I've walked right by the takeoff to Guthrie Mountain many times on my trips along the Green Mountain trail. I've always thought "I'll do that next time". I should have done it sooner, because this turns out to be a fun little-known peak to bag in the Catalinas. Sitting at roughly 7281 feet, Guthrie does not see a lot of visitors though it is surely worthy. There is even a nice little trail that runs out to it's summit. This hike can be started from either end of the Green Mountain trail; the lower General Hitchcock campground or the upper Green Mountain trailhead at milepost 18. This description will be from the upper trailhead since it is higher in elevation and slightly cooler this time of year.
The Green Mountain trail is fully described on this website and I reference you to that description for details. Briefly, the Green Mountain trail takes off from the Catalina Highway and runs mostly east and south, offering different views of the Catalinas that what most are used to. It descends nearly the whole way too, so you gotta climb on the way back. There are areas along the way that were burned in the fires and the recovery process is underway. The trail is always easy to follow. Along the way there will be two signed takeoff points for the Brush Corrals trail, at roughly 0.2 miles and 1.2 miles from the trailhead. Just follow the route of Green Mountain. There are frequent views north and east, which tend to be very long.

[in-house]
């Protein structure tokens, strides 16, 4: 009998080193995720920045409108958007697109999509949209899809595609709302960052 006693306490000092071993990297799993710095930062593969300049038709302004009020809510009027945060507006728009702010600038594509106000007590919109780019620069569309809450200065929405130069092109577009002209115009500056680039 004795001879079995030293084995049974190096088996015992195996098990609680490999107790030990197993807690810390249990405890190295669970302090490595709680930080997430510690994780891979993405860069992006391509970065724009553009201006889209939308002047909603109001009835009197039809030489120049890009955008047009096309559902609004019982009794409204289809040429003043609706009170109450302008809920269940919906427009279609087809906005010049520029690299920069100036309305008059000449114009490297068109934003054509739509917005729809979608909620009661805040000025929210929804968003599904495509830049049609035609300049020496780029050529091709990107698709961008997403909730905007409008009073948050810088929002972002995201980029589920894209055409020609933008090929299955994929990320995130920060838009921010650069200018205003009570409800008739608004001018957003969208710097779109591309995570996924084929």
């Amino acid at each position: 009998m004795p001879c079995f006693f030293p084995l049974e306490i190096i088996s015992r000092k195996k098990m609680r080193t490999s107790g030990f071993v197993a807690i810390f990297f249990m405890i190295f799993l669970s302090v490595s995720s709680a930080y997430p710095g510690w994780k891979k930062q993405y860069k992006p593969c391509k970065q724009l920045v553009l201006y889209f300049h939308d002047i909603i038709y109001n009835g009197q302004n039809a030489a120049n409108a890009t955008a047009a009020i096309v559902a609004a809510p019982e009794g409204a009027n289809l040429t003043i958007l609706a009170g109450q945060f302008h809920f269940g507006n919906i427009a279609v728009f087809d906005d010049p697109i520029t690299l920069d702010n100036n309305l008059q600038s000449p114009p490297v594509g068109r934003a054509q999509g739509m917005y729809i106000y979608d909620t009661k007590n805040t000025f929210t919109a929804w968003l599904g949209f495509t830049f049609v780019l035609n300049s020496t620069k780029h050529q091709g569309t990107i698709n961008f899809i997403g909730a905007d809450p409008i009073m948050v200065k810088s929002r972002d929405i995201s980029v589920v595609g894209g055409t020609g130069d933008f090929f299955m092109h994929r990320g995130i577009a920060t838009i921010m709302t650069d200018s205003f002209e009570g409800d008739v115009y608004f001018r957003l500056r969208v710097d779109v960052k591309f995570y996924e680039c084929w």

Just past the signed takeoff for Maverick Spring, you will reach a nice saddle with a sign pointing the way to the General Hitchcock campground. This is Bear Saddle and you will know when you are here. To the left is Guthrie Mountain and there is actually a little tin homemade sign nailed to a tree indicating the use path to it's peak. This is roughly 2 miles from the upper Green Mountain trailhead.
Jump on the path to Guthrie Mountain. It is actually pretty easy to follow, I was surprised at this. There are cairns present too, though they are not really necessary. There is a lot of interesting red rock on Guthrie, I'm not sure why. The route to the peak is about 1 mile in total. The path climbs to the ridge and runs it for a while offering you views of your goal. It then descends down a small saddle before climbing back up to the summit proper. It's a decent little climb. The last part of the climb before the top is a little exposed up some slick red-colored rock. It's a very short segment though, then up to the forested summit. If you scramble around you can climb up some boulders and get outstanding views of the eastern Catalinas, as well as north. Not the typical stuff I'm used to seeing up here. Worth it just for that.
To get back just retrace your steps and remember that there is some good climbing to do on the way back.